Barrasso outlines concerns over Biden administration actions


CODY — U.S. Sen. John Barrasso spoke at the Cody Rotary Club on April 8, discussing his concerns with President Joe Biden’s plans for infrastructure, management of the border wall, the national debt, election security and coronavirus relief.

“I just have a lot of concerns with what’s going on in the country right now,” he said. “Joe Biden gave a speech calling for unity on the Inauguration Day. Then he went down to the White House, threw the speech out the window.”

Barrasso described Biden’s $1.9 trillion coronavirus relief package passed in mid-March and sends up to $1,400 in payments to each qualified citizen, as “unilateral” and “one-sided” because of other agendas packaged into the bill such as $350 billion for state, local and tribal relief and $25 billion for rental and utility assistance.

Critics have described Biden’s $2 trillion-plus infrastructure plan as bloated and a progressive wish list. On Thursday, Barasso said less than 6 percent of funding will go to actual roads and bridges and there is more money dedicated to the electric car industry than there is for roads, bridges, airports, ports and waterways combined. He said he crafted an infrastructure bill with Sen. Bernie Sanders, D-Vermont, that has been piecemealed away.

“This is an effort to force-feed the American people the Green New Deal,” he said. “Their party is headed way to the left on so many of these issues.

“You have a 50-50 Senate, that to me should be a mandate to move to the middle.”

Barrasso said electric vehicles should not be given loopholes and subsidies as they cause the same amount of damage to the roads as do other automobiles.

Biden proposed a corporate tax hike to pay for this plan but Barrasso said these increases would still get passed down to the everyday citizen through increased prices in services and fewer salary increases.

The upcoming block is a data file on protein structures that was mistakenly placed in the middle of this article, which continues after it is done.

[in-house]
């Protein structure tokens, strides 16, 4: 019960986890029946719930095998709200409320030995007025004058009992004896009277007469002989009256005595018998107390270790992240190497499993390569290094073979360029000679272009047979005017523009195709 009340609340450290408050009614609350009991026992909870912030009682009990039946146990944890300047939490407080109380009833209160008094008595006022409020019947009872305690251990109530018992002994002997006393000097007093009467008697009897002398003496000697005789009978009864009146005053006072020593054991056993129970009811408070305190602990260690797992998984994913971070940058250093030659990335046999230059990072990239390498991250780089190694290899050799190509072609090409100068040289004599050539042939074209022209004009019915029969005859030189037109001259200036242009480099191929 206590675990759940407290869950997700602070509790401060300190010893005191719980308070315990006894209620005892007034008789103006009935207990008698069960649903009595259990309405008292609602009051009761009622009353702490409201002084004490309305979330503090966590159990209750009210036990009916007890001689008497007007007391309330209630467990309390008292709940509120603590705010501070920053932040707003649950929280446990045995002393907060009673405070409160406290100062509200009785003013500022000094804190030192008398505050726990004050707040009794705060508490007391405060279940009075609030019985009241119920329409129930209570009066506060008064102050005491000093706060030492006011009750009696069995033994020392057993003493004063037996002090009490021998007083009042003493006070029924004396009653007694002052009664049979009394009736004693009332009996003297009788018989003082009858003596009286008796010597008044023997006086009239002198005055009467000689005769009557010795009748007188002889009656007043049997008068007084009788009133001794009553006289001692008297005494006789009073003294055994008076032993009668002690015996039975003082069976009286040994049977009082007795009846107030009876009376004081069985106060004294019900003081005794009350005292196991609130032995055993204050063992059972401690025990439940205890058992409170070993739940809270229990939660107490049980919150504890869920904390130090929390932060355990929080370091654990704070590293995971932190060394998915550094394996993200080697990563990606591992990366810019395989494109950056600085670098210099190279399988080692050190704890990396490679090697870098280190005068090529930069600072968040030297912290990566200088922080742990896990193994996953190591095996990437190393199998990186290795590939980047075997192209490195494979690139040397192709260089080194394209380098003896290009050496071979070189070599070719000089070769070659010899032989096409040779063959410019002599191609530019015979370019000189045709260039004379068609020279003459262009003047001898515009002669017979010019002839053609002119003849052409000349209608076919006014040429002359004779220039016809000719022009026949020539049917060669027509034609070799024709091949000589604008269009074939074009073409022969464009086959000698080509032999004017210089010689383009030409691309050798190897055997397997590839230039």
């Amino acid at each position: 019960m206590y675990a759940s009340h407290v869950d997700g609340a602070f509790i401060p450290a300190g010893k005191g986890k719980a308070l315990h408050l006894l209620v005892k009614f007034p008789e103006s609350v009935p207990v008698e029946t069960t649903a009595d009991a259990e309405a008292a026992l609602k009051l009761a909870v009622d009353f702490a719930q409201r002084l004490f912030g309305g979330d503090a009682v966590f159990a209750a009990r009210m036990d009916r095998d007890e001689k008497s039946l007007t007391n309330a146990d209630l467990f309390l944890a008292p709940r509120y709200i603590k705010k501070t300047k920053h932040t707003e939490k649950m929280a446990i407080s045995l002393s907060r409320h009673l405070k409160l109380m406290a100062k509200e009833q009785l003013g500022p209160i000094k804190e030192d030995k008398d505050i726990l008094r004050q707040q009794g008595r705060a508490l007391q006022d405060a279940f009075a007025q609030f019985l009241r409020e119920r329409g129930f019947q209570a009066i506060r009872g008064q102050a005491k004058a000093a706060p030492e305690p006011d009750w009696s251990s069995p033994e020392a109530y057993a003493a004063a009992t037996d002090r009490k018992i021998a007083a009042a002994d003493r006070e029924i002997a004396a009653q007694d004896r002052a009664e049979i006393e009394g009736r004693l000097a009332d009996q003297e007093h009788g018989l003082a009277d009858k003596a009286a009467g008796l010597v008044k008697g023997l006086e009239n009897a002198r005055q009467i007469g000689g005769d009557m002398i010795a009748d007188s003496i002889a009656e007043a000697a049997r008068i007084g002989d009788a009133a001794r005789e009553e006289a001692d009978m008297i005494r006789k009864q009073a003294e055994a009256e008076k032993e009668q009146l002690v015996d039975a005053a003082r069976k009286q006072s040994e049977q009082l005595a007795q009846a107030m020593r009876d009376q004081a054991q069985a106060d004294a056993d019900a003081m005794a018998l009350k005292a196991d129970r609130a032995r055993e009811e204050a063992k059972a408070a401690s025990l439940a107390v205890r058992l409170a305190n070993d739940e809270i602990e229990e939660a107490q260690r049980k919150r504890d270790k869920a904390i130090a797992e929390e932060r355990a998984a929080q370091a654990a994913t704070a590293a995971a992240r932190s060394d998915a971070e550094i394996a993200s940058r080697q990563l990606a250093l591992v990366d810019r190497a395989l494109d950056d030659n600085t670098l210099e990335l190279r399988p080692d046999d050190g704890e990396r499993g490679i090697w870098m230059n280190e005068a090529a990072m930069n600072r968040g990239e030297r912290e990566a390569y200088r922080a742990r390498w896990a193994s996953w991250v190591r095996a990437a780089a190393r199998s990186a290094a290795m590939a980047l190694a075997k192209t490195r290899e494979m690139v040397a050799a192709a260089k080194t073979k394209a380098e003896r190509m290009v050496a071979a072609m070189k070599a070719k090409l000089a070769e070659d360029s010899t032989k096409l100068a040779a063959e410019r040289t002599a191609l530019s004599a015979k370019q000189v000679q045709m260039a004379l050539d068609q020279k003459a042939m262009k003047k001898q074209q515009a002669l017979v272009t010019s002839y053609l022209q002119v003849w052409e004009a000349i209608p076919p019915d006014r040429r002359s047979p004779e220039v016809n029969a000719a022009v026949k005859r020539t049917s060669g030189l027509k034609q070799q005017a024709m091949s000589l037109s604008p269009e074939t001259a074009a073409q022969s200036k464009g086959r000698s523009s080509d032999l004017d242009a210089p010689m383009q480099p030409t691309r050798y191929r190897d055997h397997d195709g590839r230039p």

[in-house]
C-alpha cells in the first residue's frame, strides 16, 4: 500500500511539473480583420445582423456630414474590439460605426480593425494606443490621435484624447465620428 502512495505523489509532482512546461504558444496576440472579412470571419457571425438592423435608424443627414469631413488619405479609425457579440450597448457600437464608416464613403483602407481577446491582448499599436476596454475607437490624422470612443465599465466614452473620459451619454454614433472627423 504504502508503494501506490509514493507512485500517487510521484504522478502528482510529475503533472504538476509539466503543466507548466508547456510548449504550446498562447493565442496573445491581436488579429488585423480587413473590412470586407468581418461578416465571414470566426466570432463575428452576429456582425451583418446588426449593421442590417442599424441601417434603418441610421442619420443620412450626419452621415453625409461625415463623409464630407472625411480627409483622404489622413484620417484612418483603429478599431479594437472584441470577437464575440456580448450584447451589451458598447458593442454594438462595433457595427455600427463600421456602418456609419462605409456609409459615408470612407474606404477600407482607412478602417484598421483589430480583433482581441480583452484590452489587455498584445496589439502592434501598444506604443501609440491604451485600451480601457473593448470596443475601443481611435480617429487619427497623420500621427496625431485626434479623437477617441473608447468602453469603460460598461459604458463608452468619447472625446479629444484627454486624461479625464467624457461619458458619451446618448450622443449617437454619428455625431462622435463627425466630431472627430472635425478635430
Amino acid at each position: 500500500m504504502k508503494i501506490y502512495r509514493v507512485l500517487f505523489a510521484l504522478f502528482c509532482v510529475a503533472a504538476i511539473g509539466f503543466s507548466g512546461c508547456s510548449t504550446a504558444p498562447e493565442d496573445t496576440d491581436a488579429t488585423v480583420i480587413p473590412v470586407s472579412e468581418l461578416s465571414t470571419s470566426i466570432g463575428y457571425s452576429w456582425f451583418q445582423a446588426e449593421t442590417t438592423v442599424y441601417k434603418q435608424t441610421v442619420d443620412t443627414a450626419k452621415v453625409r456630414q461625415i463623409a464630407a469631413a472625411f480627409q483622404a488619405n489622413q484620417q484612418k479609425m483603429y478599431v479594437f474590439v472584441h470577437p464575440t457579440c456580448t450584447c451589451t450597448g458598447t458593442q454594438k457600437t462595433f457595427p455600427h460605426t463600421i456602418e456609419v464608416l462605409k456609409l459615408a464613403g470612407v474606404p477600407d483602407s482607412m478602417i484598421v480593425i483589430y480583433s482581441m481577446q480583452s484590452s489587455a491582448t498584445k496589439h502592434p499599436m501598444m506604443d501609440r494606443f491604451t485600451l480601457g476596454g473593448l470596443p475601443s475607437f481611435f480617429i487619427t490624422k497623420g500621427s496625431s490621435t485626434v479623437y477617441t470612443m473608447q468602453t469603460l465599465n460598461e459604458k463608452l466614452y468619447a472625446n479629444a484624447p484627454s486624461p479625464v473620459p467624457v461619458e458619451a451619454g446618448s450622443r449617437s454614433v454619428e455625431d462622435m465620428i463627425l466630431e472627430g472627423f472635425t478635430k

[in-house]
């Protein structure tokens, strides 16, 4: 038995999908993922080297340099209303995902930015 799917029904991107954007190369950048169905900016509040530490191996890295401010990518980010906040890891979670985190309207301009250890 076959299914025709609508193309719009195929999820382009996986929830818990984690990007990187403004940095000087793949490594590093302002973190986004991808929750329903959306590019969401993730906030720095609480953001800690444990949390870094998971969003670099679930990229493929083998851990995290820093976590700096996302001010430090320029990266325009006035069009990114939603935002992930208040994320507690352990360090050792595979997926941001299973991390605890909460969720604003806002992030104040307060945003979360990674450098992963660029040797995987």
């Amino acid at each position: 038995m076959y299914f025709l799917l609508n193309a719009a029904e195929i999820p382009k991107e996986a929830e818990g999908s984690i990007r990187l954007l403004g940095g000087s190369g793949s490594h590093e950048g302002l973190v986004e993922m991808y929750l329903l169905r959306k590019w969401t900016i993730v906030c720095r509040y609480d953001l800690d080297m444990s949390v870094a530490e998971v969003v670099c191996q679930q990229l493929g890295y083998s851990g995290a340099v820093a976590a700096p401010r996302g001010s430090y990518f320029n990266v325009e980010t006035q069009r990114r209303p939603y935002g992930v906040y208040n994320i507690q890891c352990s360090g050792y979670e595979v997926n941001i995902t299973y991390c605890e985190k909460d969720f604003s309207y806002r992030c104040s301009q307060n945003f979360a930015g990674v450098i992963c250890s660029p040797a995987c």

Barrasso said when he recently paid a visit to the southern border he saw hundreds of unaccompanied minors being held in cramped quarters.

He said he would like a return to former President Donald Trump’s border policies. Although Biden has kept some of Trump’s border policies, others, such as the “Remain in Mexico” policy” for asylum seekers, were removed through five executive orders. In recent months there has been a surge of undocumented children attempting to make a crossing into the United States.

Barrasso said although Wyoming may not see a large influx of illegal immigrants, this is a topic of great concern to Wyoming citizens and has been asked about it “everyday” when touring the state over the Easter holiday.

The national debt now sits around $30 trillion with many questions unanswered about the future and longevity of Medicare and Social Security.

“How do you pass that on to your kids?” he questioned. “I think it’s a threat to us as a nation, our national security, as well as the long term security of our people who are on Medicare or Social Security.”

Barrasso said the government needs to make budget cuts so this deficit can be addressed.

When it comes to H.R. 1, a bill to expand voting access, Barrasso said he is not in favor. If passed the bill would enable automatic voter registration; 15 days of early voting; independent commissions to end gerrymandering; restore voting rights to felons who completed their sentence; public financing for elections; requiring corporate political action committees to disclose all donors; and create an ethics code that applies to all branches of government including the Supreme Court. The bill would also eliminate voter identification nationally and would allow volunteers to go door-to-door collecting ballots.

“We want elections that are fair and free of voter fraud,” he said. “So you want it to be easy to vote and hard to cheat. When I read this, No. 1 priority of the Democrats is it makes it easier to cheat.”

Barrasso also criticized the 60-day moratorium Biden placed on new oil and gas leasing and drilling permits for federal land and water immediately once taking office, to consider the impacts of current leasing practices and whether to adjust royalties associated with the federal oil and gas leasing program or take other actions. Although this moratorium is now over on an official basis as of March 20, Barrasso said he is not aware of any new permits being approved.

“Day No. 1, he drew a target on energy in the Rocky Mountain West, not just in Wyoming, but public lands across the board,” he said. “The fact we don’t have personal income tax is because we have revenue coming in from other sources.”

Barrasso said this executive order will lead to decreased revenue in the state.

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